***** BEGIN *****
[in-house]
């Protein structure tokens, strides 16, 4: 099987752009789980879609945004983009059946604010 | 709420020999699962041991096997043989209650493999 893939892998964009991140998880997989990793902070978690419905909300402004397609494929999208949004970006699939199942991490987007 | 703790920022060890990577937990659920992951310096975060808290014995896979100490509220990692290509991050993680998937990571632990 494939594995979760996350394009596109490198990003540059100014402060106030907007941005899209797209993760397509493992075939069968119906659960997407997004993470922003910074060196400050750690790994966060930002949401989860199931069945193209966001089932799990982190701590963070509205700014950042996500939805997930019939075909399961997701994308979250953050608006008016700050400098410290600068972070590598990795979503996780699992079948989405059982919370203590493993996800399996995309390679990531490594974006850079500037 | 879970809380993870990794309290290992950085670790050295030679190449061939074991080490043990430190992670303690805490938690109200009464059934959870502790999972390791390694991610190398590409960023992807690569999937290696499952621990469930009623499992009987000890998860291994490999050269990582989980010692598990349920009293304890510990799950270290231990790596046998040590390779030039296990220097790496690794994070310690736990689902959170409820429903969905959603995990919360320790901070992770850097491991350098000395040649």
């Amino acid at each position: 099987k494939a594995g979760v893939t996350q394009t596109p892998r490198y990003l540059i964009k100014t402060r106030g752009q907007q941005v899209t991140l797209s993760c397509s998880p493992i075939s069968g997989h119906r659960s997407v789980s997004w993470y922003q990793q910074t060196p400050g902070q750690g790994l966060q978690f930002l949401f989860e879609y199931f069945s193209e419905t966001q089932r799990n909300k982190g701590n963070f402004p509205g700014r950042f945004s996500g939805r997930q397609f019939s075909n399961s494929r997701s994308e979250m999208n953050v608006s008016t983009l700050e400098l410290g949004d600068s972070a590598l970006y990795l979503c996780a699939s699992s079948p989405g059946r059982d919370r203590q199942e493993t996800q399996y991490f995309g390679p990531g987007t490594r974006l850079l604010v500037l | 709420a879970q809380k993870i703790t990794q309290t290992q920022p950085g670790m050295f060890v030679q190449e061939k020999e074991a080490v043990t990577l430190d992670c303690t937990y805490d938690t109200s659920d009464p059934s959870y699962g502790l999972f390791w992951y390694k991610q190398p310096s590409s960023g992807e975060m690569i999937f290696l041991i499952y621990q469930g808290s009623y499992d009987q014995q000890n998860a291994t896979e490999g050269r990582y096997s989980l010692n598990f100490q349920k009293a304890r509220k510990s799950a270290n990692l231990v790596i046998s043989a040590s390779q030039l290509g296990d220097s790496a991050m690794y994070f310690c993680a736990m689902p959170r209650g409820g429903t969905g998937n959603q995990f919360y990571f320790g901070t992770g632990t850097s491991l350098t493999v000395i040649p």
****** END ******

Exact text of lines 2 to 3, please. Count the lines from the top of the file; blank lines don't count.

């Protein structure tokens, strides 16, 4: 099987752009789980879609945004983009059946604010 | 709420020999699962041991096997043989209650493999 893939892998964009991140998880997989990793902070978690419905909300402004397609494929999208949004970006699939199942991490987007 | 703790920022060890990577937990659920992951310096975060808290014995896979100490509220990692290509991050993680998937990571632990 494939594995979760996350394009596109490198990003540059100014402060106030907007941005899209797209993760397509493992075939069968119906659960997407997004993470922003910074060196400050750690790994966060930002949401989860199931069945193209966001089932799990982190701590963070509205700014950042996500939805997930019939075909399961997701994308979250953050608006008016700050400098410290600068972070590598990795979503996780699992079948989405059982919370203590493993996800399996995309390679990531490594974006850079500037 | 879970809380993870990794309290290992950085670790050295030679190449061939074991080490043990430190992670303690805490938690109200009464059934959870502790999972390791390694991610190398590409960023992807690569999937290696499952621990469930009623499992009987000890998860291994490999050269990582989980010692598990349920009293304890510990799950270290231990790596046998040590390779030039296990220097790496690794994070310690736990689902959170409820429903969905959603995990919360320790901070992770850097491991350098000395040649």
């Amino acid at each position: 099987k494939a594995g979760v893939t996350q394009t596109p892998r490198y990003l540059i964009k100014t402060r106030g752009q907007q941005v899209t991140l797209s993760c397509s998880p493992i075939s069968g997989h119906r659960s997407v789980s997004w993470y922003q990793q910074t060196p400050g902070q750690g790994l966060q978690f930002l949401f989860e879609y199931f069945s193209e419905t966001q089932r799990n909300k982190g701590n963070f402004p509205g700014r950042f945004s996500g939805r997930q397609f019939s075909n399961s494929r997701s994308e979250m999208n953050v608006s008016t983009l700050e400098l410290g949004d600068s972070a590598l970006y990795l979503c996780a699939s699992s079948p989405g059946r059982d919370r203590q199942e493993t996800q399996y991490f995309g390679p990531g987007t490594r974006l850079l604010v500037l | 709420a879970q809380k993870i703790t990794q309290t290992q920022p950085g670790m050295f060890v030679q190449e061939k020999e074991a080490v043990t990577l430190d992670c303690t937990y805490d938690t109200s659920d009464p059934s959870y699962g502790l999972f390791w992951y390694k991610q190398p310096s590409s960023g992807e975060m690569i999937f290696l041991i499952y621990q469930g808290s009623y499992d009987q014995q000890n998860a291994t896979e490999g050269r990582y096997s989980l010692n598990f100490q349920k009293a304890r509220k510990s799950a270290n990692l231990v790596i046998s043989a040590s390779q030039l290509g296990d220097s790496a991050m690794y994070f310690c993680a736990m689902p959170r209650g409820g429903t969905g998937n959603q995990f919360y990571f320790g901070t992770g632990t850097s491991l350098t493999v000395i040649p």